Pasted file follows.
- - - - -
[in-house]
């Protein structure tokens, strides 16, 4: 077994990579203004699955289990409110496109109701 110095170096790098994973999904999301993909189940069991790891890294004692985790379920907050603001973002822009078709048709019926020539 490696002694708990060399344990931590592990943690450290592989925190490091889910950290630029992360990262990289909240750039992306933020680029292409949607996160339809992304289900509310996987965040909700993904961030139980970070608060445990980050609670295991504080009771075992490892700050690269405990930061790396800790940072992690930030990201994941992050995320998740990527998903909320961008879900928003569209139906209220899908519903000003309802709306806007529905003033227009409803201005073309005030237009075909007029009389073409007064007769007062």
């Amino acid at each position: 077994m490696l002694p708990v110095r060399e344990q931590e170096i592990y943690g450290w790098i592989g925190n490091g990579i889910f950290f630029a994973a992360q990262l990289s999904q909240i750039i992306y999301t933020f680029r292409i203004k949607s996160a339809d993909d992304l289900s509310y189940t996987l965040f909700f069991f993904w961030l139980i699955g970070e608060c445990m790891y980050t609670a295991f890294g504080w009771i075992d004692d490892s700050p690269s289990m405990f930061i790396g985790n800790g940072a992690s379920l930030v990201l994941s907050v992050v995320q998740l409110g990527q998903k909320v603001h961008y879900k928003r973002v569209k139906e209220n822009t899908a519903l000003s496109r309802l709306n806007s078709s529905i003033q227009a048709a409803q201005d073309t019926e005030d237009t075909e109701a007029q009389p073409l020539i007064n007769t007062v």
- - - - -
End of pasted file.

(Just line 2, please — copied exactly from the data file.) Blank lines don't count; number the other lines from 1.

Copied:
């Protein structure tokens, strides 16, 4: 077994990579203004699955289990409110496109109701 110095170096790098994973999904999301993909189940069991790891890294004692985790379920907050603001973002822009078709048709019926020539 490696002694708990060399344990931590592990943690450290592989925190490091889910950290630029992360990262990289909240750039992306933020680029292409949607996160339809992304289900509310996987965040909700993904961030139980970070608060445990980050609670295991504080009771075992490892700050690269405990930061790396800790940072992690930030990201994941992050995320998740990527998903909320961008879900928003569209139906209220899908519903000003309802709306806007529905003033227009409803201005073309005030237009075909007029009389073409007064007769007062």